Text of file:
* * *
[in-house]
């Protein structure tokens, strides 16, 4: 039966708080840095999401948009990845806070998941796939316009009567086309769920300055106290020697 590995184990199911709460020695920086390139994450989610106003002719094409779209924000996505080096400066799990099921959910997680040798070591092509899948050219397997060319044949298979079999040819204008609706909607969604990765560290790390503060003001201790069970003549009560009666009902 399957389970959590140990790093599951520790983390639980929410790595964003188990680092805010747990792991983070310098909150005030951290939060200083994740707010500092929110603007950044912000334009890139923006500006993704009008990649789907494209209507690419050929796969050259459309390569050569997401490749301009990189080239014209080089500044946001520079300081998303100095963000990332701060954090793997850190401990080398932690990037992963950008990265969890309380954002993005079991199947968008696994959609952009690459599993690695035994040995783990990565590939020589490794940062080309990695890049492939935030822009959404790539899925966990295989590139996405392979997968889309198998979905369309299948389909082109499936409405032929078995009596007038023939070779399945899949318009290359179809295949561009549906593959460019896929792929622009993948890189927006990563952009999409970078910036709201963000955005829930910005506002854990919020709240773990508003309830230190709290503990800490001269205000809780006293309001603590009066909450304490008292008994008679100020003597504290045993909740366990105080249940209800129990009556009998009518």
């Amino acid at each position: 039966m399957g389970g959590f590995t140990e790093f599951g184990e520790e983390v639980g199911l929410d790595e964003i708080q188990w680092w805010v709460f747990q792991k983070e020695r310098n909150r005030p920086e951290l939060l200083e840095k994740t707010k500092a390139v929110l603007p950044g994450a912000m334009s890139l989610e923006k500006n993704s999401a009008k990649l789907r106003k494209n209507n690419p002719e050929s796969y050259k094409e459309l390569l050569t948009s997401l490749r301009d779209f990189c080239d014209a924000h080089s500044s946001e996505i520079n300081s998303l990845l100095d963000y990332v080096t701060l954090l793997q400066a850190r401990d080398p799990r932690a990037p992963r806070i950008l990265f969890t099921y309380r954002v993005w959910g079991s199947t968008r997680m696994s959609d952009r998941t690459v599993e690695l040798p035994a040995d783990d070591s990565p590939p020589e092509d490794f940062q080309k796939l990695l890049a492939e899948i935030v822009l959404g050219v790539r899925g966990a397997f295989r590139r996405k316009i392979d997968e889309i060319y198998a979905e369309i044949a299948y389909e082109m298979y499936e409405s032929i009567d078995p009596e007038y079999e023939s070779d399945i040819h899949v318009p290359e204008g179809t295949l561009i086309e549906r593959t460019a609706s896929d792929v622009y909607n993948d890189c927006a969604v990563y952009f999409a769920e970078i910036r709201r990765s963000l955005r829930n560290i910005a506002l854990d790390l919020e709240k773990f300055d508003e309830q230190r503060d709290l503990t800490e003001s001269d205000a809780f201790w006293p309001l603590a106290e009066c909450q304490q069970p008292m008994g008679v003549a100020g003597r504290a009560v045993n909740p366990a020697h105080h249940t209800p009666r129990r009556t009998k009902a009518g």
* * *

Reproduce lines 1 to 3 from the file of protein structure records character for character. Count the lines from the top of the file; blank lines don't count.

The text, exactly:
[in-house]
């Protein structure tokens, strides 16, 4: 039966708080840095999401948009990845806070998941796939316009009567086309769920300055106290020697 590995184990199911709460020695920086390139994450989610106003002719094409779209924000996505080096400066799990099921959910997680040798070591092509899948050219397997060319044949298979079999040819204008609706909607969604990765560290790390503060003001201790069970003549009560009666009902 399957389970959590140990790093599951520790983390639980929410790595964003188990680092805010747990792991983070310098909150005030951290939060200083994740707010500092929110603007950044912000334009890139923006500006993704009008990649789907494209209507690419050929796969050259459309390569050569997401490749301009990189080239014209080089500044946001520079300081998303100095963000990332701060954090793997850190401990080398932690990037992963950008990265969890309380954002993005079991199947968008696994959609952009690459599993690695035994040995783990990565590939020589490794940062080309990695890049492939935030822009959404790539899925966990295989590139996405392979997968889309198998979905369309299948389909082109499936409405032929078995009596007038023939070779399945899949318009290359179809295949561009549906593959460019896929792929622009993948890189927006990563952009999409970078910036709201963000955005829930910005506002854990919020709240773990508003309830230190709290503990800490001269205000809780006293309001603590009066909450304490008292008994008679100020003597504290045993909740366990105080249940209800129990009556009998009518």
């Amino acid at each position: 039966m399957g389970g959590f590995t140990e790093f599951g184990e520790e983390v639980g199911l929410d790595e964003i708080q188990w680092w805010v709460f747990q792991k983070e020695r310098n909150r005030p920086e951290l939060l200083e840095k994740t707010k500092a390139v929110l603007p950044g994450a912000m334009s890139l989610e923006k500006n993704s999401a009008k990649l789907r106003k494209n209507n690419p002719e050929s796969y050259k094409e459309l390569l050569t948009s997401l490749r301009d779209f990189c080239d014209a924000h080089s500044s946001e996505i520079n300081s998303l990845l100095d963000y990332v080096t701060l954090l793997q400066a850190r401990d080398p799990r932690a990037p992963r806070i950008l990265f969890t099921y309380r954002v993005w959910g079991s199947t968008r997680m696994s959609d952009r998941t690459v599993e690695l040798p035994a040995d783990d070591s990565p590939p020589e092509d490794f940062q080309k796939l990695l890049a492939e899948i935030v822009l959404g050219v790539r899925g966990a397997f295989r590139r996405k316009i392979d997968e889309i060319y198998a979905e369309i044949a299948y389909e082109m298979y499936e409405s032929i009567d078995p009596e007038y079999e023939s070779d399945i040819h899949v318009p290359e204008g179809t295949l561009i086309e549906r593959t460019a609706s896929d792929v622009y909607n993948d890189c927006a969604v990563y952009f999409a769920e970078i910036r709201r990765s963000l955005r829930n560290i910005a506002l854990d790390l919020e709240k773990f300055d508003e309830q230190r503060d709290l503990t800490e003001s001269d205000a809780f201790w006293p309001l603590a106290e009066c909450q304490q069970p008292m008994g008679v003549a100020g003597r504290a009560v045993n909740p366990a020697h105080h249940t209800p009666r129990r009556t009998k009902a009518g």